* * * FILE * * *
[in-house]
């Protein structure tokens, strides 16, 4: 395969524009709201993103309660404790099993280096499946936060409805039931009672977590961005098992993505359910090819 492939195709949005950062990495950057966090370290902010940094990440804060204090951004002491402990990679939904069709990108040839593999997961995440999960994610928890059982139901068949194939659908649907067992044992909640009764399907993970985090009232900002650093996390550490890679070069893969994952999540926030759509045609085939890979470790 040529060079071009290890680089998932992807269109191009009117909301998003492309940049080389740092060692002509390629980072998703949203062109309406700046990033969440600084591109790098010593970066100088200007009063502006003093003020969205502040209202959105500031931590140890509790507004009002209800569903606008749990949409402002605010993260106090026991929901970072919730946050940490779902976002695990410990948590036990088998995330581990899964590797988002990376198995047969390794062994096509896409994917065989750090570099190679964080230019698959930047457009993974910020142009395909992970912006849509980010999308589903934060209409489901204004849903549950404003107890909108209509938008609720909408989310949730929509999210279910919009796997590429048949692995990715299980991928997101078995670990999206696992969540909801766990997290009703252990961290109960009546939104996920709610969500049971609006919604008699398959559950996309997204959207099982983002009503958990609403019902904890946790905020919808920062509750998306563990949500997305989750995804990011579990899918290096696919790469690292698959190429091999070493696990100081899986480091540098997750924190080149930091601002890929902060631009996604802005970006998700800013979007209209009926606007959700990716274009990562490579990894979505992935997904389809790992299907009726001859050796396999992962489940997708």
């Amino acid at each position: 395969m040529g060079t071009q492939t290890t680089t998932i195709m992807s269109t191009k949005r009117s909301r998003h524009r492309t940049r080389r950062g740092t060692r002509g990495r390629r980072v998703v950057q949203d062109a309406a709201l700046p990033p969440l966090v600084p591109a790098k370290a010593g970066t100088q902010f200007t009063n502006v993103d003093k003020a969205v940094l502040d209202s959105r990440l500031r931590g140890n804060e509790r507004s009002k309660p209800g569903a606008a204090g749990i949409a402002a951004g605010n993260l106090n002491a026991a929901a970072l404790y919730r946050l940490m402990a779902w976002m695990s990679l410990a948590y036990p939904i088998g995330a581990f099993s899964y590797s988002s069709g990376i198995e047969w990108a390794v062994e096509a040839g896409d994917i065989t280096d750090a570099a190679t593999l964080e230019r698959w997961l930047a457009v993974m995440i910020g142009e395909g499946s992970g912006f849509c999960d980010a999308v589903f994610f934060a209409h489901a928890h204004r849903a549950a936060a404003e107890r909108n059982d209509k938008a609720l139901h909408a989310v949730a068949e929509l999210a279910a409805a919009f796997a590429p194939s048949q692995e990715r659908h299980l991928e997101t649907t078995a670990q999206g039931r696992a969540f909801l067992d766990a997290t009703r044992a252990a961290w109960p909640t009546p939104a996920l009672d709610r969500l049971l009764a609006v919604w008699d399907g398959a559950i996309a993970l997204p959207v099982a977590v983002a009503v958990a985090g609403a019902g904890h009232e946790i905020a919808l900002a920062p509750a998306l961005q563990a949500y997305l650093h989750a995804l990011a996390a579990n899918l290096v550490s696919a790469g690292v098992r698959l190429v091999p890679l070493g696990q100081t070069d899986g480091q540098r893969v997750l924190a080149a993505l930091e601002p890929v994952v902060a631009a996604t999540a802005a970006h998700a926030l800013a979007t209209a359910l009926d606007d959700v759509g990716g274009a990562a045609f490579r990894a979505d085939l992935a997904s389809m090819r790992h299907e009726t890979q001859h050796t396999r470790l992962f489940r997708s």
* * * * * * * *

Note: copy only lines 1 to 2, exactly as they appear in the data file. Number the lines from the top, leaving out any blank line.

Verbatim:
[in-house]
């Protein structure tokens, strides 16, 4: 395969524009709201993103309660404790099993280096499946936060409805039931009672977590961005098992993505359910090819 492939195709949005950062990495950057966090370290902010940094990440804060204090951004002491402990990679939904069709990108040839593999997961995440999960994610928890059982139901068949194939659908649907067992044992909640009764399907993970985090009232900002650093996390550490890679070069893969994952999540926030759509045609085939890979470790 040529060079071009290890680089998932992807269109191009009117909301998003492309940049080389740092060692002509390629980072998703949203062109309406700046990033969440600084591109790098010593970066100088200007009063502006003093003020969205502040209202959105500031931590140890509790507004009002209800569903606008749990949409402002605010993260106090026991929901970072919730946050940490779902976002695990410990948590036990088998995330581990899964590797988002990376198995047969390794062994096509896409994917065989750090570099190679964080230019698959930047457009993974910020142009395909992970912006849509980010999308589903934060209409489901204004849903549950404003107890909108209509938008609720909408989310949730929509999210279910919009796997590429048949692995990715299980991928997101078995670990999206696992969540909801766990997290009703252990961290109960009546939104996920709610969500049971609006919604008699398959559950996309997204959207099982983002009503958990609403019902904890946790905020919808920062509750998306563990949500997305989750995804990011579990899918290096696919790469690292698959190429091999070493696990100081899986480091540098997750924190080149930091601002890929902060631009996604802005970006998700800013979007209209009926606007959700990716274009990562490579990894979505992935997904389809790992299907009726001859050796396999992962489940997708």